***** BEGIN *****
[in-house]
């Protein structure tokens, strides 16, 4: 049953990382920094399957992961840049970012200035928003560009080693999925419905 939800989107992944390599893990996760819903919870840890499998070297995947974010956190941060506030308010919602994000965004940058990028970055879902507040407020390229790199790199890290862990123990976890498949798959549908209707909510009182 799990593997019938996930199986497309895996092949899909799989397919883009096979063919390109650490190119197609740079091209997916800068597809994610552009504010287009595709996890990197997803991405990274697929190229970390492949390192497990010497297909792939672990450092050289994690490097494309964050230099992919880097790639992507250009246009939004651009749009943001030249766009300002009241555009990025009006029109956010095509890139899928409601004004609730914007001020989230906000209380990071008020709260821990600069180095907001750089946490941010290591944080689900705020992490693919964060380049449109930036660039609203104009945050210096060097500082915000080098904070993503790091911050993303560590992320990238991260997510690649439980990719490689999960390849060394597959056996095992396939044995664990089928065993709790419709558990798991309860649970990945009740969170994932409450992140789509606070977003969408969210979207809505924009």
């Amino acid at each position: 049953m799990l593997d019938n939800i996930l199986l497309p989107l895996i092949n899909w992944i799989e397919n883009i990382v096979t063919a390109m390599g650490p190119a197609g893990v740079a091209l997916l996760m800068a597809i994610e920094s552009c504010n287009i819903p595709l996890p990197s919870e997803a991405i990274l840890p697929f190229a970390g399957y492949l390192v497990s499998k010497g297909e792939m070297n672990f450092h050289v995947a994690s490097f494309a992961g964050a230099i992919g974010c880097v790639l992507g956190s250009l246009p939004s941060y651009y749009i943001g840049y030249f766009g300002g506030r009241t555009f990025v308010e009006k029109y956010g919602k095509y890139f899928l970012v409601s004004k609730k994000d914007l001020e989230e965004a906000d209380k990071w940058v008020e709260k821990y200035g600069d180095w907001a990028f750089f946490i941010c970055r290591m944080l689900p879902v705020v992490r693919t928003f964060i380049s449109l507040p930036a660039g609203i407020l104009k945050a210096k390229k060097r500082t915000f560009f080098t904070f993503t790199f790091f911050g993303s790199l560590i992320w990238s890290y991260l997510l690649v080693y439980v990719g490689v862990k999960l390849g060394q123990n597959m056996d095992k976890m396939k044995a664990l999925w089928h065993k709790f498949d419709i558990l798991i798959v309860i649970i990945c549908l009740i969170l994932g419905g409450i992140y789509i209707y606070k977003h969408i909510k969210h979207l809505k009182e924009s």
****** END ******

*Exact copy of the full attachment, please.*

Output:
[in-house]
């Protein structure tokens, strides 16, 4: 049953990382920094399957992961840049970012200035928003560009080693999925419905 939800989107992944390599893990996760819903919870840890499998070297995947974010956190941060506030308010919602994000965004940058990028970055879902507040407020390229790199790199890290862990123990976890498949798959549908209707909510009182 799990593997019938996930199986497309895996092949899909799989397919883009096979063919390109650490190119197609740079091209997916800068597809994610552009504010287009595709996890990197997803991405990274697929190229970390492949390192497990010497297909792939672990450092050289994690490097494309964050230099992919880097790639992507250009246009939004651009749009943001030249766009300002009241555009990025009006029109956010095509890139899928409601004004609730914007001020989230906000209380990071008020709260821990600069180095907001750089946490941010290591944080689900705020992490693919964060380049449109930036660039609203104009945050210096060097500082915000080098904070993503790091911050993303560590992320990238991260997510690649439980990719490689999960390849060394597959056996095992396939044995664990089928065993709790419709558990798991309860649970990945009740969170994932409450992140789509606070977003969408969210979207809505924009």
């Amino acid at each position: 049953m799990l593997d019938n939800i996930l199986l497309p989107l895996i092949n899909w992944i799989e397919n883009i990382v096979t063919a390109m390599g650490p190119a197609g893990v740079a091209l997916l996760m800068a597809i994610e920094s552009c504010n287009i819903p595709l996890p990197s919870e997803a991405i990274l840890p697929f190229a970390g399957y492949l390192v497990s499998k010497g297909e792939m070297n672990f450092h050289v995947a994690s490097f494309a992961g964050a230099i992919g974010c880097v790639l992507g956190s250009l246009p939004s941060y651009y749009i943001g840049y030249f766009g300002g506030r009241t555009f990025v308010e009006k029109y956010g919602k095509y890139f899928l970012v409601s004004k609730k994000d914007l001020e989230e965004a906000d209380k990071w940058v008020e709260k821990y200035g600069d180095w907001a990028f750089f946490i941010c970055r290591m944080l689900p879902v705020v992490r693919t928003f964060i380049s449109l507040p930036a660039g609203i407020l104009k945050a210096k390229k060097r500082t915000f560009f080098t904070f993503t790199f790091f911050g993303s790199l560590i992320w990238s890290y991260l997510l690649v080693y439980v990719g490689v862990k999960l390849g060394q123990n597959m056996d095992k976890m396939k044995a664990l999925w089928h065993k709790f498949d419709i558990l798991i798959v309860i649970i990945c549908l009740i969170l994932g419905g409450i992140y789509i209707y606070k977003h969408i909510k969210h979207l809505k009182e924009s």